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 Mountaineering, Scrambling, and Climbing
 Training your fingers and toes to withstand cold
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Zoran
Intermediate Member


Burnaby, BC
Canada

523 Posts

 Posted - 12/02/2011 :  2:15 PM  Show Profile  Reply to this posting
http://runningmagazine.ca/2011/11/sections/training/blogs/training-your-fingers-and-toes-to-withstand-cold/


http://www.ncbi.nlm.nih.gov/pubmed/22081047

Edited by - Zoran on 12/02/2011 2:16 PM

robdabanc
New Member


Kitsilano, BC
Canada

86 Posts

 Posted - 12/02/2011 :  4:28 PM  Show Profile  Reply with Quote
very cool, this is something that really bothers me when winter camping.
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Dru
Mountain Grammar Police

Sardonic sandbagging scoundrel, Cascade Climbers lobotomized spraymeister, space blanket flyer, new millennium vulgarian betaboy and friend to all squids

Climbing, a mountain
Canada

∞ Posts

 Posted - 12/02/2011 :  5:46 PM  Show Profile  Reply with Quote
messner used to walk around his home town carrying snowballs in his bare hands - this is nothing new
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Matt
Senior Member


Langley, BC
Canada

1094 Posts

 Posted - 12/02/2011 :  5:47 PM  Show Profile  Reply with Quote
Wonder if it works for "shrinkage."

robdabanc
New Member


Kitsilano, BC
Canada

86 Posts

 Posted - 12/02/2011 :  6:50 PM  Show Profile  Reply with Quote
quote:
Originally posted by Matt

Wonder if it works for "shrinkage."



only one way to find out...

swebster
Senior Member


Vancouver, BC
Canada

1361 Posts

 Posted - 12/02/2011 :  7:17 PM  Show Profile  Reply with Quote
quote:
Originally posted by Dru

messner used to walk around his home town carrying snowballs in his bare hands - this is nothing new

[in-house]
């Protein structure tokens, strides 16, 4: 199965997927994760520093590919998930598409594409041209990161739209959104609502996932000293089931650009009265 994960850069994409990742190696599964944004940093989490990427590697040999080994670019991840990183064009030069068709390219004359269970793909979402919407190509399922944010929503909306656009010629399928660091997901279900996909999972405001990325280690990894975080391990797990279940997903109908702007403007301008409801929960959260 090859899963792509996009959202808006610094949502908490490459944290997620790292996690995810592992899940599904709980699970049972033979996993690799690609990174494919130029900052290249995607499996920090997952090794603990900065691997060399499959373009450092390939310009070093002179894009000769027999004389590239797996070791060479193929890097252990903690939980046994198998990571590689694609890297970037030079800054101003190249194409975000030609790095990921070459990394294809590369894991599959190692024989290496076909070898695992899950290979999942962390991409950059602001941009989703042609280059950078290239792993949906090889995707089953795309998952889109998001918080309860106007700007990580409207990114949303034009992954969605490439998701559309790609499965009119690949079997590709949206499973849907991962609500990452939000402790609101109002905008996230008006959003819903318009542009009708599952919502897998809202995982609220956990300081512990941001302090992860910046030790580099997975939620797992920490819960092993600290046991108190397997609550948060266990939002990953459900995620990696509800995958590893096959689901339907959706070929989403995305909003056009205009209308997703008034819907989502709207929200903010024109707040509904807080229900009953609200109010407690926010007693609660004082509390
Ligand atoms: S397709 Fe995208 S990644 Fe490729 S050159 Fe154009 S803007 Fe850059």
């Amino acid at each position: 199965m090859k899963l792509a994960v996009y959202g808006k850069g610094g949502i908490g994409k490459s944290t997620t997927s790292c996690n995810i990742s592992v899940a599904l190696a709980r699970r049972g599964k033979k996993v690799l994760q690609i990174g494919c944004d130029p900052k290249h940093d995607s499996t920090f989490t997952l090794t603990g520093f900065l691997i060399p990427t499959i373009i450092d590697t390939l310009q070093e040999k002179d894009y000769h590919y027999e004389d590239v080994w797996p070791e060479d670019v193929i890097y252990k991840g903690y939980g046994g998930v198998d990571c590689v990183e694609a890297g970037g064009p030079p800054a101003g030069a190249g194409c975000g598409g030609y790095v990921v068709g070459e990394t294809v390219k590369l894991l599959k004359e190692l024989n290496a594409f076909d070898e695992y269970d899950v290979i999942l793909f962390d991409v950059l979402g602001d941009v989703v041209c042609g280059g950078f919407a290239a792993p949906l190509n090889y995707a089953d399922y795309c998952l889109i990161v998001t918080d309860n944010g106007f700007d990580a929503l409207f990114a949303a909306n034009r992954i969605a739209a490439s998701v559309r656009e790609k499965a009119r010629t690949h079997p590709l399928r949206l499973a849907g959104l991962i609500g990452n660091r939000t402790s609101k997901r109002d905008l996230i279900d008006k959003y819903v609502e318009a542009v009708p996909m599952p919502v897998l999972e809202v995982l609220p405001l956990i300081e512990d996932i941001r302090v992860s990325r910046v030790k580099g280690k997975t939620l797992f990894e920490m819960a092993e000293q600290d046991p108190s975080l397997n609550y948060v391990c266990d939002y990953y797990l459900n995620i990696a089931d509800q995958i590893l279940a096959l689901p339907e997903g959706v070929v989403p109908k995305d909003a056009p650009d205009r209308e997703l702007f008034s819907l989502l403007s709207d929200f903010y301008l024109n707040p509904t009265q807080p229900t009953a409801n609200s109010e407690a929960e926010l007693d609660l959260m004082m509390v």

Doesn't this study say that Messner didn't know what he was doing?

Zoran
Intermediate Member


Burnaby, BC
Canada

523 Posts

 Posted - 12/02/2011 :  7:36 PM  Show Profile  Reply with Quote
Don Whillans was climbing Ben Nevis routes in wool socks in winter, to practice for Himalayas. He knew what he was doing ...
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Dru
Mountain Grammar Police

Sardonic sandbagging scoundrel, Cascade Climbers lobotomized spraymeister, space blanket flyer, new millennium vulgarian betaboy and friend to all squids

Climbing, a mountain
Canada

∞ Posts

 Posted - 12/02/2011 :  8:17 PM  Show Profile  Reply with Quote
quote:
Originally posted by swebster

quote:
Originally posted by Dru

messner used to walk around his home town carrying snowballs in his bare hands - this is nothing new



Doesn't this study say that Messner didn't know what he was doing?



They'd have to do a study with 0C snow for that. 8C water, as used in the study, is a relative hotspring by comparison.

DCIPHER
Senior Member



1080 Posts

 Posted - 12/02/2011 :  8:34 PM  Show Profile  Reply with Quote
quote:
Originally posted by swebster

quote:
Originally posted by Dru

messner used to walk around his home town carrying snowballs in his bare hands - this is nothing new



Doesn't this study say that Messner didn't know what he was doing?



Too limited to make overall conclusions for sure, but yes, technically, based on this study alone, you'd be better off with NO cold exposure prior...

pipestone
New Member



71 Posts

 Posted - 12/03/2011 :  07:07 AM  Show Profile  Reply with Quote
I suppose one could gradually train oneself to ignore the pain and discomfort of the slow freezing of extremities on a cold winter day, and that in itself wouldn't be all that difficult to do over time, but that doesn't do much for preventing the damage of frostbite. Rather, I think one should be more concerned about preventing frostbite as once the tissue is damaged, it may be permanent.

What a person can do is train and condition limbs so there is a well-developed capillary bed and excellent circulation to those limbs. I am always amazed how I can go for a run wearing a thin pair of socks and light runners when it is -20 C and not have to worry about getting cold feet. In my opinion its all about circulation and not pain tolerance.
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Matt
Senior Member


Langley, BC
Canada

1094 Posts

 Posted - 12/03/2011 :  12:30 PM  Show Profile  Reply with Quote
It appears to me that the decrease in pain correlates with an increase in skin temperature? This might reduce frostbite risk? It would increase hypothermia risk though.
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